- - Tuesday, May 28, 2013

ANALYSIS/OPINION:

To: Marybeth

From: Annoyed by Unhealthy Questions

I’m a freshman in high school. Our health teacher has a policy that there is no such thing as a stupid question about health, or no topic that is off limits. She makes a point to stress that she is willing to answer any question about sex and sexuality, and seems to want kids to ask about graphic and embarrassing things.

Consequently, a group of rude kids in my grade go out of their way to come up with disgusting questions just to see if there really is no such thing as a topic that the teacher will not discuss. My friends and I have told her that this is just a game to these kids, but she insists that some teens really do want this information and may be too embarrassed to ask about it. I can’t even tell you the topics we have had to listen to in this class. I don’t want to involve my parents because they would make a huge case about this and I would end up being at the center of it. What is your opinion?

To: Annoyed (for good reason)

From: Mb

How awful. I’m sorry you’re subjected to such an embarrassing and unnecessary situation. It must feel excruciating to sit in class and listen to graphic discussions about sex and sexuality that have no actual educational value, but are simply meant to be shocking and uncomfortable.

Usually, I’m counseling parents about their rights with respect to health education in the schools, but you have rights, too. You have the right not to be humiliated and to be taught specific curricula that have been adopted by your school district, not just one teacher’s advice and opinions about sex and sexuality.

Your mom and dad probably already are aware they are entitled to know in advance exactly what material will be presented in the classroom about sex and sexuality, and that they have the right to opt you out of any lesson that they feel is inappropriate or unnecessary for you.

When a teacher offers to answer any question of a sexual nature, she’s actually undermining the law with respect to parental rights. The atmosphere that your teacher has created — in which students make up questions that subject everyone to graphic presentations about sex — is exactly what must be avoided in order to preserve the rights of parents to direct the education of their children.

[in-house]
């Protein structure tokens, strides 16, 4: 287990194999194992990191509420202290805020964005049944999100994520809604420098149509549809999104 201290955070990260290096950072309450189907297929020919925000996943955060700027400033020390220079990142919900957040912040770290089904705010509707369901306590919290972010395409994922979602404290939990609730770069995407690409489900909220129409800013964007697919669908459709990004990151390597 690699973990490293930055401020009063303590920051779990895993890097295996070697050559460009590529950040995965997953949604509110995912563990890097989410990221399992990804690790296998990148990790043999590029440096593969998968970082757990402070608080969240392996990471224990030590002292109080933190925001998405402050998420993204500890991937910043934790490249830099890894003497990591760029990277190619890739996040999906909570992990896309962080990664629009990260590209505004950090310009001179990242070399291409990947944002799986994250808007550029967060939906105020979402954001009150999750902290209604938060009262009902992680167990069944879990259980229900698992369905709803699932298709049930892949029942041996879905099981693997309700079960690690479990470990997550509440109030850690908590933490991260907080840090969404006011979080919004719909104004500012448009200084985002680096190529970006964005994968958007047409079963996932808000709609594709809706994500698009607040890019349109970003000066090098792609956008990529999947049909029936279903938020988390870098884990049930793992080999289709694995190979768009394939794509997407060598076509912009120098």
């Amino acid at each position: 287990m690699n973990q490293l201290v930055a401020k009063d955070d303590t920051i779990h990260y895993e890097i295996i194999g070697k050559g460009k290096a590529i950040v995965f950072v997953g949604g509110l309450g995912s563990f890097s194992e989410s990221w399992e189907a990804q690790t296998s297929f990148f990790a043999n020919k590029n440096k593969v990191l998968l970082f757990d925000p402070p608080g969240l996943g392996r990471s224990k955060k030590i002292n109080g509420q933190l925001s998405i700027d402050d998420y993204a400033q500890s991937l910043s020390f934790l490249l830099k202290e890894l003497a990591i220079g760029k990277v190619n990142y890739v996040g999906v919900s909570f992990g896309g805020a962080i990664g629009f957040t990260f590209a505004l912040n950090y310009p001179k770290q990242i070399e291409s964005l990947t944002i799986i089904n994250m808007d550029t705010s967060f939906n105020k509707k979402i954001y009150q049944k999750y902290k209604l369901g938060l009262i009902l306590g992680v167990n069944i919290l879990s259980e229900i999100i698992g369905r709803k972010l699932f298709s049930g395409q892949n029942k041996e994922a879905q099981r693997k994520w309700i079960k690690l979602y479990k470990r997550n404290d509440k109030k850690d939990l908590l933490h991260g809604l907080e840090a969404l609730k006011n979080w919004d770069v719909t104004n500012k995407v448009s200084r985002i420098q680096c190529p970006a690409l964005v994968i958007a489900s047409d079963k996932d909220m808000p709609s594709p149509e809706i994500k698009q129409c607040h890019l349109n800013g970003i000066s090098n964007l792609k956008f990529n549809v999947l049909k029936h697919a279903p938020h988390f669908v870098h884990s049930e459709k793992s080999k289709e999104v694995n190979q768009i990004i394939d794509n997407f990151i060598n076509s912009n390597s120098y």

The fact is, she’s wrong — there are such things as topics that are off limits. It’s true that some folks believe, as she does, that all matters pertaining to sex should be allowable in a high school health class, but state and local school boards create sex education curricula that must be followed. Most states have specific laws that prevent a teacher from adding to the curriculum as your teacher is doing. And while your teacher may be right — some children are genuinely curious about sexual matters — it’s not her job as a health teacher to provide this information in the classroom.

As a freshman, I can understand why you wouldn’t want your parents to make a big deal about this problem, but as a parent, I know I would want my children to tell me what was happening. Suppose you tell your parents about this situation but ask them to help you devise a strategy to deal with this problem on your own (at least initially) rather than go to bat on your behalf. It sounds like you need to meet with the principal or a school counselor.

With a little research, you can easily find the rules in your state about sex education and health curricula. When you learn what the law says, you can let your teacher and principal know that you no longer want to be subjected to graphic discussions about sex that aren’t meant to be included in the health curriculum.

Have a question about parenting in today’s culture? Email marybeth@marybethhicks.com.